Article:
The foreclosure expert attorney here in Hawaii (Gary Dubin) does something similar to this but not exactly as was mentioned in the article... I would have to go back and listen to that particular radio show (forslosurehour dot com) on his website to refresh my memory but I know he files some kind of motion (after summary judgement was granted to the plaintiff and prior to the trustee sale) which effectively notifies all potential buyers from that point on that the property has a clouded title.
This probably wont stop your pretender lender from buying it at the auction but it will make it extremely difficult for them to sell the home in the future because no title insurance company will touch it with a clouded title. It would not be fraud if you could show that the foreclosing bank used robo-signers or improperly transferred the loan or did not have standing to foreclose etc... Just because a judge grants the foreclosure in a summary judgement does not mean that the title is not clouded in one way or another.
As we all know, most judges only care about the delinquency of the loan payments and could care less about the bank's improper and frequently illegal acts leading up to the foreclosure.
Remember that the primary goal of the pretenders is to cover their tracks, to keep the paper trail buried of their fraud. Most of the title companies are in on the LPS system, so they have devised methods of providing insurance, while noting the exceptions in their paperwork. It does appear that the recording mess of clouded titles is something no one, including the recording offices is wanting to look at. Between the phoney buyers, the universal title company system, the passivity of county recording offices, the securitization was just the first chapter. The continued chapters undermine the entire recording system across the country, and no one blinks an eye that there are robosigned documents recorded. There are too many characters on the stage, all supporting this. But, we all know how flakey those title reports are. Wish it were different, but it is what it is.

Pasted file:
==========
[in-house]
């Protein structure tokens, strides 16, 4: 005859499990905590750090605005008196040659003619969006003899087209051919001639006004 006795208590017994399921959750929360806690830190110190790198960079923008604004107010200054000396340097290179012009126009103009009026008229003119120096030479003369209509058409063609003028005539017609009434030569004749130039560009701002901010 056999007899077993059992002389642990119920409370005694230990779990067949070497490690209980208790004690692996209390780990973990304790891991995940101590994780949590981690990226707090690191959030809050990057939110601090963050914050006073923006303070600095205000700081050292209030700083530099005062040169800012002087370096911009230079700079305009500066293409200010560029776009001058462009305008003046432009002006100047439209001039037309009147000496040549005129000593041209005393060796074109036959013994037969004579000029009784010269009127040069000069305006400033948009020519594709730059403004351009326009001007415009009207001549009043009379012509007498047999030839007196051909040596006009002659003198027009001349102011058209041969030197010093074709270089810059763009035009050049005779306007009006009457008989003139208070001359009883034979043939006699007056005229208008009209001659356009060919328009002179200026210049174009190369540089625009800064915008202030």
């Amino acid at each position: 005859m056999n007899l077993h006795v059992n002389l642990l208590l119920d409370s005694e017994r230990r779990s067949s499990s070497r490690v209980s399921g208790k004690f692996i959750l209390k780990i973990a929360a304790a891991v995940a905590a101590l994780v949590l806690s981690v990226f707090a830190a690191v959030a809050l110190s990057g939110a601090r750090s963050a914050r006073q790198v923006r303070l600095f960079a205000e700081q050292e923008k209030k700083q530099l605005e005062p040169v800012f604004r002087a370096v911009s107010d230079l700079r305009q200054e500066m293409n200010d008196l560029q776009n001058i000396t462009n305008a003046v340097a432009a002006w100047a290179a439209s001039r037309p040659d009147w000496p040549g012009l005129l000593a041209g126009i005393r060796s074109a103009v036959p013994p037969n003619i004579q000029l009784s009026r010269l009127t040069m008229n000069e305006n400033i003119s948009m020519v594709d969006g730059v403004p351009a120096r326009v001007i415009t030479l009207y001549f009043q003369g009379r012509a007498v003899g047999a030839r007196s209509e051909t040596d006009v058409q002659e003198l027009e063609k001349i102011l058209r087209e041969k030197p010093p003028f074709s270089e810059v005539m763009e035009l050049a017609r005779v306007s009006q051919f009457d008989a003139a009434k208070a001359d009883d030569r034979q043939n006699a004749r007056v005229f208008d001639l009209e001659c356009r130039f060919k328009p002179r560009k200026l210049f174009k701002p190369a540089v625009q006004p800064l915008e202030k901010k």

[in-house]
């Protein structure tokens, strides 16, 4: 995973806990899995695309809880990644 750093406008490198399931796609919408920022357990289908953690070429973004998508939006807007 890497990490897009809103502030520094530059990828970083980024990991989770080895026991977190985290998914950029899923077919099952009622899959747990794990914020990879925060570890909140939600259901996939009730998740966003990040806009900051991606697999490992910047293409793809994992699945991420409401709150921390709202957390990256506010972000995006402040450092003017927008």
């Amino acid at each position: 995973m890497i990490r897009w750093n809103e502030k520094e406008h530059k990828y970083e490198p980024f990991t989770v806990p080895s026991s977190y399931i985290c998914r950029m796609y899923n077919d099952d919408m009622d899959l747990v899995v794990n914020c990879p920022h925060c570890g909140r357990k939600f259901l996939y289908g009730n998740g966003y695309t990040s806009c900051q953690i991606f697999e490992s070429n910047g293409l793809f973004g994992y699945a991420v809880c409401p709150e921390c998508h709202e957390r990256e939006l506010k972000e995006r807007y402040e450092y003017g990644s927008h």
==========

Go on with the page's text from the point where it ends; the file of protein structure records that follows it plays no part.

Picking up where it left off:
Most people don't recognize that they can fight a fraudulent foreclosure after the sheriff's sale. (within statutes of limitations and with some proof)
As mentioned above, clouded titles are one reason (in addition to false inflation or maintaining paper value on balance sheets) why banks buy these properties back (via credit bid, no actual transfer of payment other than that required to bid at auction). They are washing title.
In the same vein, take the reverse scenario. Could you be committing an act of fraud by NOT informing potential purchasers of the clouded title? (ex-robosigned docs)